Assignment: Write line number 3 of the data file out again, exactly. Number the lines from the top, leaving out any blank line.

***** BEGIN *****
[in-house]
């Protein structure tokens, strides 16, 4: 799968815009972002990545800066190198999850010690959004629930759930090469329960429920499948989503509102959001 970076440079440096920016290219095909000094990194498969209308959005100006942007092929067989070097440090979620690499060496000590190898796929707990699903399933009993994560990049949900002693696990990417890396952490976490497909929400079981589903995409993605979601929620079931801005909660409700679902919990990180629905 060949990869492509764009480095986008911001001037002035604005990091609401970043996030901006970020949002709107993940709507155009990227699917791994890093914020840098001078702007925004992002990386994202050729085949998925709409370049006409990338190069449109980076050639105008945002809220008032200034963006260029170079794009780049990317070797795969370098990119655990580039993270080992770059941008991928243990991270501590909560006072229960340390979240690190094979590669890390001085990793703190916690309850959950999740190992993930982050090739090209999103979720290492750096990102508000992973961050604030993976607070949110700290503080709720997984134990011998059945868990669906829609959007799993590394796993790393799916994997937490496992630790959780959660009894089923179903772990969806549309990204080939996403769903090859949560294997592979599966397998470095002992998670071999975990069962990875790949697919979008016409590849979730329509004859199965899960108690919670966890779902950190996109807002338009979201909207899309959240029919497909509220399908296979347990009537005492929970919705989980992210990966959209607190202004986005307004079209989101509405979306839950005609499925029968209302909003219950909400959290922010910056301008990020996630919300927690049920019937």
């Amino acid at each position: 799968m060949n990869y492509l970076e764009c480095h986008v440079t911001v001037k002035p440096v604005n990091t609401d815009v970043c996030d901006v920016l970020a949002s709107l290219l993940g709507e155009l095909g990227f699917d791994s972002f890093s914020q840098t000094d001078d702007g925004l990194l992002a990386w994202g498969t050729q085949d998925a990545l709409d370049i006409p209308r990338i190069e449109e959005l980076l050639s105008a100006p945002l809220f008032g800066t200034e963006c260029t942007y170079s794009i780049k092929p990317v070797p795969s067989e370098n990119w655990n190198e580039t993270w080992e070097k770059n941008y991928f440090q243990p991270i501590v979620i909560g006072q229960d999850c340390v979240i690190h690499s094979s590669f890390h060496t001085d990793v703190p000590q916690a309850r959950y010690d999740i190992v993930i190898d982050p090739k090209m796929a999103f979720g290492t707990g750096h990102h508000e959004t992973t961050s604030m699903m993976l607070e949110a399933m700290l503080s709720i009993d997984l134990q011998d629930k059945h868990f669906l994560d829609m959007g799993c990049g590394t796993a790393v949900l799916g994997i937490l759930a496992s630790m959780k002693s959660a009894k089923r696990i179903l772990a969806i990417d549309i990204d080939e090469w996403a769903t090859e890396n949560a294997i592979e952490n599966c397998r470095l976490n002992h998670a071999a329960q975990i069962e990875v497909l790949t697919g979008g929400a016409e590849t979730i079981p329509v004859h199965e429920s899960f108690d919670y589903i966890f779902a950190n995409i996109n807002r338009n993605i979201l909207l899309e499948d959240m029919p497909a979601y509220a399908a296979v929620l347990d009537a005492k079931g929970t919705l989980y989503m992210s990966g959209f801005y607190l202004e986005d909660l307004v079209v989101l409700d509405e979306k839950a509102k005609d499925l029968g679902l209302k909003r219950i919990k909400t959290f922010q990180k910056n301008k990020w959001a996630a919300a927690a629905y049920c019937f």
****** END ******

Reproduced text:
């Amino acid at each position: 799968m060949n990869y492509l970076e764009c480095h986008v440079t911001v001037k002035p440096v604005n990091t609401d815009v970043c996030d901006v920016l970020a949002s709107l290219l993940g709507e155009l095909g990227f699917d791994s972002f890093s914020q840098t000094d001078d702007g925004l990194l992002a990386w994202g498969t050729q085949d998925a990545l709409d370049i006409p209308r990338i190069e449109e959005l980076l050639s105008a100006p945002l809220f008032g800066t200034e963006c260029t942007y170079s794009i780049k092929p990317v070797p795969s067989e370098n990119w655990n190198e580039t993270w080992e070097k770059n941008y991928f440090q243990p991270i501590v979620i909560g006072q229960d999850c340390v979240i690190h690499s094979s590669f890390h060496t001085d990793v703190p000590q916690a309850r959950y010690d999740i190992v993930i190898d982050p090739k090209m796929a999103f979720g290492t707990g750096h990102h508000e959004t992973t961050s604030m699903m993976l607070e949110a399933m700290l503080s709720i009993d997984l134990q011998d629930k059945h868990f669906l994560d829609m959007g799993c990049g590394t796993a790393v949900l799916g994997i937490l759930a496992s630790m959780k002693s959660a009894k089923r696990i179903l772990a969806i990417d549309i990204d080939e090469w996403a769903t090859e890396n949560a294997i592979e952490n599966c397998r470095l976490n002992h998670a071999a329960q975990i069962e990875v497909l790949t697919g979008g929400a016409e590849t979730i079981p329509v004859h199965e429920s899960f108690d919670y589903i966890f779902a950190n995409i996109n807002r338009n993605i979201l909207l899309e499948d959240m029919p497909a979601y509220a399908a296979v929620l347990d009537a005492k079931g929970t919705l989980y989503m992210s990966g959209f801005y607190l202004e986005d909660l307004v079209v989101l409700d509405e979306k839950a509102k005609d499925l029968g679902l209302k909003r219950i919990k909400t959290f922010q990180k910056n301008k990020w959001a996630a919300a927690a629905y049920c019937f």